The Norwegian hacker who as a teenager broke the copy protection on DVDs claims that he has unlocked the restrictions in Apple's iTunes software. Jon Lech Johansen says his innovation means iTunes songs can be played on machines other than iPods.
Johansen is often known as DVD Jon because when just 15-years-old he shot to fame by cracking the CSS (Content Scrambling System) protection on commercial DVDs. The young Norwegian was charged with data break-in but was acquitted.
Apple has built its iTunes music software and iPod music players to work together. Tunes purchased on iTunes can only be played on computers or iPods.
Johansens's company, DoubeTwist Ventures, based in the US, said that Johansen had reverse engineered Apple's FairPlay digital rights management (DRM) system.
Where Johansen has previously made his technology available for free, the company said that it would sell it this time, charging a fee for allowing companies to ensure that their material works on the market-leading iPods.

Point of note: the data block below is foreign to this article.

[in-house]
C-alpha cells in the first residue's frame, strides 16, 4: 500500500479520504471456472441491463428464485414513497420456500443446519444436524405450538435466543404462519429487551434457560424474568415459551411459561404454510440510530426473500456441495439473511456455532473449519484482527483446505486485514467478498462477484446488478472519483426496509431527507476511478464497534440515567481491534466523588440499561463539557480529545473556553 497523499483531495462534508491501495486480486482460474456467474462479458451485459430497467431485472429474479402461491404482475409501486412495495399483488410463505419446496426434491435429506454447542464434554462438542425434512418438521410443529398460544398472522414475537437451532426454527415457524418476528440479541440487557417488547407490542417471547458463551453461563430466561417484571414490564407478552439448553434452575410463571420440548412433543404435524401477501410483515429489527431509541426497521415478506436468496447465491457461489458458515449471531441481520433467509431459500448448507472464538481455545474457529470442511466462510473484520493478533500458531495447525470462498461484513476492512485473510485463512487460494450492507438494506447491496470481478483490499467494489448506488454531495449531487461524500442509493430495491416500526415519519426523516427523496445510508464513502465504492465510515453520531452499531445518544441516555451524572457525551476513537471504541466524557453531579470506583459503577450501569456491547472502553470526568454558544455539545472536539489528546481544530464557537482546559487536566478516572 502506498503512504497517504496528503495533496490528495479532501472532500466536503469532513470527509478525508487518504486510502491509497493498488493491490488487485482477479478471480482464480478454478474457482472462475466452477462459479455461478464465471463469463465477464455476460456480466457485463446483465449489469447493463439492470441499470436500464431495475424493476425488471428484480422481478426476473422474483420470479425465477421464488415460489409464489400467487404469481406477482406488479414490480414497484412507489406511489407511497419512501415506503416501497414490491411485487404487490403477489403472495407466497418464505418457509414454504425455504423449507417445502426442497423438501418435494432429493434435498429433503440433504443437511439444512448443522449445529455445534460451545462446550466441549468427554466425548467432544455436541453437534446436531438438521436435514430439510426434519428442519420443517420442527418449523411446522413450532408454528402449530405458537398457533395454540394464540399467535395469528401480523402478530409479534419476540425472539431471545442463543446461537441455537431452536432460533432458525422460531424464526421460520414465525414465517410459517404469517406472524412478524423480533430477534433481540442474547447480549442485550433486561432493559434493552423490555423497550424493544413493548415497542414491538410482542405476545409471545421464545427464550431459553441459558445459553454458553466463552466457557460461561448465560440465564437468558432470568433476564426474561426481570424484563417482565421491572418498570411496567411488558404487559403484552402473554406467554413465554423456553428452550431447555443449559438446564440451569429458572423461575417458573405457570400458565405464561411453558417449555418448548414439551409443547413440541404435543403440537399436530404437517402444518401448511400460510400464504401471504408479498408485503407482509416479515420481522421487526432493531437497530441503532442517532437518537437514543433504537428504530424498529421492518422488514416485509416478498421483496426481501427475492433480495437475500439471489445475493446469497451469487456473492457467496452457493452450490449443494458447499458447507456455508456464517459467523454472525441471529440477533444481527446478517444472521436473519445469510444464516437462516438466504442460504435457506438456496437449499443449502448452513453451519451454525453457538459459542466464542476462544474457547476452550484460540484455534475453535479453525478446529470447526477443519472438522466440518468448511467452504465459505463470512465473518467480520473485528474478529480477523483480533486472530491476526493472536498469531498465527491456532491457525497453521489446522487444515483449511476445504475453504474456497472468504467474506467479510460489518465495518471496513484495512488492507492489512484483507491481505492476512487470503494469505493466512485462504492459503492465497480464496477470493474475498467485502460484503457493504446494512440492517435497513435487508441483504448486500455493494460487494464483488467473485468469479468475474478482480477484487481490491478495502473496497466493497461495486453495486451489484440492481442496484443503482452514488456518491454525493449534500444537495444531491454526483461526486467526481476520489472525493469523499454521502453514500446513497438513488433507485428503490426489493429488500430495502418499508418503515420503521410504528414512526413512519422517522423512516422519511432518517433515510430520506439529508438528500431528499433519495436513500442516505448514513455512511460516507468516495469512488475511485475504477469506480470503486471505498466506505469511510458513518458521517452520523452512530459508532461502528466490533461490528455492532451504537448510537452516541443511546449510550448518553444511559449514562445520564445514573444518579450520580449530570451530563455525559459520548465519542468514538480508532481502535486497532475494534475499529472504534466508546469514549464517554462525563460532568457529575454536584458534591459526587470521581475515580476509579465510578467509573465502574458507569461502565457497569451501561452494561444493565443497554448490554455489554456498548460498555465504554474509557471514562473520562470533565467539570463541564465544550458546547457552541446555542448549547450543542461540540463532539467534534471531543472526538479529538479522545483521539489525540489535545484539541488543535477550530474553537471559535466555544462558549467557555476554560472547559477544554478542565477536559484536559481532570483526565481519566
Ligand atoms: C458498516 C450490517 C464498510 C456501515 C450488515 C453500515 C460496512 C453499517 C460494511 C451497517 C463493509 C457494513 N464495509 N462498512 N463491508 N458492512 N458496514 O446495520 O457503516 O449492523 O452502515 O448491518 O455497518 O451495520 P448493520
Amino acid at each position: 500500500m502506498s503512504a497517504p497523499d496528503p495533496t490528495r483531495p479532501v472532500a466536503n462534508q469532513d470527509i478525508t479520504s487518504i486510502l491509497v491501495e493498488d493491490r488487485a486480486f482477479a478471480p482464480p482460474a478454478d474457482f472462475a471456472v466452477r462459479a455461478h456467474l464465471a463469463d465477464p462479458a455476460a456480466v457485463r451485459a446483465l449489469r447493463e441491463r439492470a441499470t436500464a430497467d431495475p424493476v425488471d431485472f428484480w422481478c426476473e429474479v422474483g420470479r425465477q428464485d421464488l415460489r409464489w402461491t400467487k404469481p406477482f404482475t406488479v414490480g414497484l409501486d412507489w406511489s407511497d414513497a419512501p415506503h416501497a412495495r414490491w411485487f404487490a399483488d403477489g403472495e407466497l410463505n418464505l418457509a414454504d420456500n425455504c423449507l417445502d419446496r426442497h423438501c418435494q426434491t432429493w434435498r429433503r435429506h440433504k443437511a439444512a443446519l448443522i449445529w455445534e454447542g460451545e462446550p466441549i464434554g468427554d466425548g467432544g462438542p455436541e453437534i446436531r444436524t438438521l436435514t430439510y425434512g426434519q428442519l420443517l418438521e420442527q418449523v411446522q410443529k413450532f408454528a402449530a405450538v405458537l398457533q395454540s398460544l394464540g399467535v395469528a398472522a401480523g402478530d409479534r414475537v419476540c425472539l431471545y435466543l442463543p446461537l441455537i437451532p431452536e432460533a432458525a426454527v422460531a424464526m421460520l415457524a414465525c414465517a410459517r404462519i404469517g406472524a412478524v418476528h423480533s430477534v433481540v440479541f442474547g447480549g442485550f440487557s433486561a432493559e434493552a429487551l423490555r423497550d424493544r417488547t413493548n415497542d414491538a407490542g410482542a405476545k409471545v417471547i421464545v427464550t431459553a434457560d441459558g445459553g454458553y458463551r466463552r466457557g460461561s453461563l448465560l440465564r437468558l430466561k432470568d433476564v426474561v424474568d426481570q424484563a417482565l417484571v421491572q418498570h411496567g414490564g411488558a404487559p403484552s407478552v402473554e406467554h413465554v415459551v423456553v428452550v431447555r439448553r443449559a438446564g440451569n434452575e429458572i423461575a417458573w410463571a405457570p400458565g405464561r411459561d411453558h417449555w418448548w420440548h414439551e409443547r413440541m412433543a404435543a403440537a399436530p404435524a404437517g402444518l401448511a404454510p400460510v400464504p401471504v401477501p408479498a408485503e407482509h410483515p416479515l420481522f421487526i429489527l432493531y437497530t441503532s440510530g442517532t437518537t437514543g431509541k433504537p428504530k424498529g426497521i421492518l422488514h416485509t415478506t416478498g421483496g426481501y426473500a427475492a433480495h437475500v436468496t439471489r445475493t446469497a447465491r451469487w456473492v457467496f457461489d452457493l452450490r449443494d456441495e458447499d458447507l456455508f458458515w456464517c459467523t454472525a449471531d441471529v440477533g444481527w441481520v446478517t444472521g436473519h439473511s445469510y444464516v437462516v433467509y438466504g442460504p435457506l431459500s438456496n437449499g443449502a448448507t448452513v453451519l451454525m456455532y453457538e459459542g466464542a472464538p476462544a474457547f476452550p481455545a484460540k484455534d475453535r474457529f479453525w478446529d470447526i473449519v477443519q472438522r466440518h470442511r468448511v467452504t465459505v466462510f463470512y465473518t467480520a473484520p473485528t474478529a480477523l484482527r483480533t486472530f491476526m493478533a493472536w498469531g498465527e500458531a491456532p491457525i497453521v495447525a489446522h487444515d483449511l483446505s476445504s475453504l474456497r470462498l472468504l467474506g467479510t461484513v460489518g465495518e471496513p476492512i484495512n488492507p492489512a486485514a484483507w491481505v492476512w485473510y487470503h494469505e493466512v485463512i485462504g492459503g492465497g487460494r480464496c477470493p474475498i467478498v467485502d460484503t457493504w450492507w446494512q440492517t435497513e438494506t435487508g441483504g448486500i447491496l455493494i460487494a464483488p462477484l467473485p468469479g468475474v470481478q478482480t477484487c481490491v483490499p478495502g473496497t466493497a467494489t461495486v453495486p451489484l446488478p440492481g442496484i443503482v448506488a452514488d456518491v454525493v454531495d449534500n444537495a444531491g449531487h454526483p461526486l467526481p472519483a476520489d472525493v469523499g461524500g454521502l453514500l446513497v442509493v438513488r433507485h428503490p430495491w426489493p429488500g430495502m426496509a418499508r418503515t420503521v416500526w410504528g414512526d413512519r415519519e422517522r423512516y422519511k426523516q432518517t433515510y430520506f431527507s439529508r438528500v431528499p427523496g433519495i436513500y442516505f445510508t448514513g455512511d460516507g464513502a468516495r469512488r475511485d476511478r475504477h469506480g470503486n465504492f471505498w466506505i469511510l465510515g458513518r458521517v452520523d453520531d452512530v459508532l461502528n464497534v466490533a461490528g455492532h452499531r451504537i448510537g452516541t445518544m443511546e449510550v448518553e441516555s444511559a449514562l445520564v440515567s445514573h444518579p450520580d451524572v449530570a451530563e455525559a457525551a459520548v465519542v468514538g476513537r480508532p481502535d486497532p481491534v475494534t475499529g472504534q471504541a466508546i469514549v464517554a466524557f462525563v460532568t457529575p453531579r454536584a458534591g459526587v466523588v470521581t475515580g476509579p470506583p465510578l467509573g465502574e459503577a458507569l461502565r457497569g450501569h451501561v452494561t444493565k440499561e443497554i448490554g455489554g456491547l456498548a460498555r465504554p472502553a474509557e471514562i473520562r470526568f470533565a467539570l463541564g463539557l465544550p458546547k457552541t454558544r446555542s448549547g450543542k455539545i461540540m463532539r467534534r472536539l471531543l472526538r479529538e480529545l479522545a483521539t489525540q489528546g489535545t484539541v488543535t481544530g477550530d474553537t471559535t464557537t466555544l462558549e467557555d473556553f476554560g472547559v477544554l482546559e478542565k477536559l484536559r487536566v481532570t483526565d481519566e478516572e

Apple's close tie up of its music service and its device has been the source of action in Europe. The French parliament voted for a law insisting on interoperability, which would mean music services would have to be compatible with all devices, though the bill did not become law.
The consumer ombudsmen of Norway, Sweden and Denmark are still investigating Apple over the DRM and interoperability issues. Though Apple missed one deadline for co-operation with the Norwegian authorities, the company has since been in contact with the ombudsmen.
Apple's technology has been cracked before. RealNetworks has circumvented FairPlay, but often the next Apple software release ensures that FairPlay works again.
Johansen has reportedly also broken encryption and DRM technology for Windows Media Player, Google Video and Apple's wireless Airport system.